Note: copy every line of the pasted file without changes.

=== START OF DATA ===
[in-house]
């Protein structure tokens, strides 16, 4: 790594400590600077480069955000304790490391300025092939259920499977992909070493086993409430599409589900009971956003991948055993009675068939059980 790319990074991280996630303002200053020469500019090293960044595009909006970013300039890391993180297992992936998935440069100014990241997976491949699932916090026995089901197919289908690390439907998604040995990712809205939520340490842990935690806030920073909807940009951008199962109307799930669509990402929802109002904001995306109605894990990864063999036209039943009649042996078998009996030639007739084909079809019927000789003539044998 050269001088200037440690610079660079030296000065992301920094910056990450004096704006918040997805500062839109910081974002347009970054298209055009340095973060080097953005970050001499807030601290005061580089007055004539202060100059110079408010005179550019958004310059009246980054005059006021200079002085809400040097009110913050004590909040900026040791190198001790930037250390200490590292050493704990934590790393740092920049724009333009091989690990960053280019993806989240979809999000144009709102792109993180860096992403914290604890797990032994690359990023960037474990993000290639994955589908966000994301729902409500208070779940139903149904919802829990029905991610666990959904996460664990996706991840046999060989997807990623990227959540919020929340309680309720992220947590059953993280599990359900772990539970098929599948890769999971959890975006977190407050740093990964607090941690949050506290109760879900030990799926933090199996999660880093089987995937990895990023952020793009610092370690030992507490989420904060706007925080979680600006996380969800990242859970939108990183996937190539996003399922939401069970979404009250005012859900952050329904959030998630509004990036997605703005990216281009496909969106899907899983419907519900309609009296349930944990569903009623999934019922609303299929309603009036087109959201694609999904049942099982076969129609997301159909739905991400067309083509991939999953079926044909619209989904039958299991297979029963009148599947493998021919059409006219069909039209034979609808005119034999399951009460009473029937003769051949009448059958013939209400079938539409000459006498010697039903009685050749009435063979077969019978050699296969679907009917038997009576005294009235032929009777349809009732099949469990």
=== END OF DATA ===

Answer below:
[in-house]
């Protein structure tokens, strides 16, 4: 790594400590600077480069955000304790490391300025092939259920499977992909070493086993409430599409589900009971956003991948055993009675068939059980 790319990074991280996630303002200053020469500019090293960044595009909006970013300039890391993180297992992936998935440069100014990241997976491949699932916090026995089901197919289908690390439907998604040995990712809205939520340490842990935690806030920073909807940009951008199962109307799930669509990402929802109002904001995306109605894990990864063999036209039943009649042996078998009996030639007739084909079809019927000789003539044998 050269001088200037440690610079660079030296000065992301920094910056990450004096704006918040997805500062839109910081974002347009970054298209055009340095973060080097953005970050001499807030601290005061580089007055004539202060100059110079408010005179550019958004310059009246980054005059006021200079002085809400040097009110913050004590909040900026040791190198001790930037250390200490590292050493704990934590790393740092920049724009333009091989690990960053280019993806989240979809999000144009709102792109993180860096992403914290604890797990032994690359990023960037474990993000290639994955589908966000994301729902409500208070779940139903149904919802829990029905991610666990959904996460664990996706991840046999060989997807990623990227959540919020929340309680309720992220947590059953993280599990359900772990539970098929599948890769999971959890975006977190407050740093990964607090941690949050506290109760879900030990799926933090199996999660880093089987995937990895990023952020793009610092370690030992507490989420904060706007925080979680600006996380969800990242859970939108990183996937190539996003399922939401069970979404009250005012859900952050329904959030998630509004990036997605703005990216281009496909969106899907899983419907519900309609009296349930944990569903009623999934019922609303299929309603009036087109959201694609999904049942099982076969129609997301159909739905991400067309083509991939999953079926044909619209989904039958299991297979029963009148599947493998021919059409006219069909039209034979609808005119034999399951009460009473029937003769051949009448059958013939209400079938539409000459006498010697039903009685050749009435063979077969019978050699296969679907009917038997009576005294009235032929009777349809009732099949469990």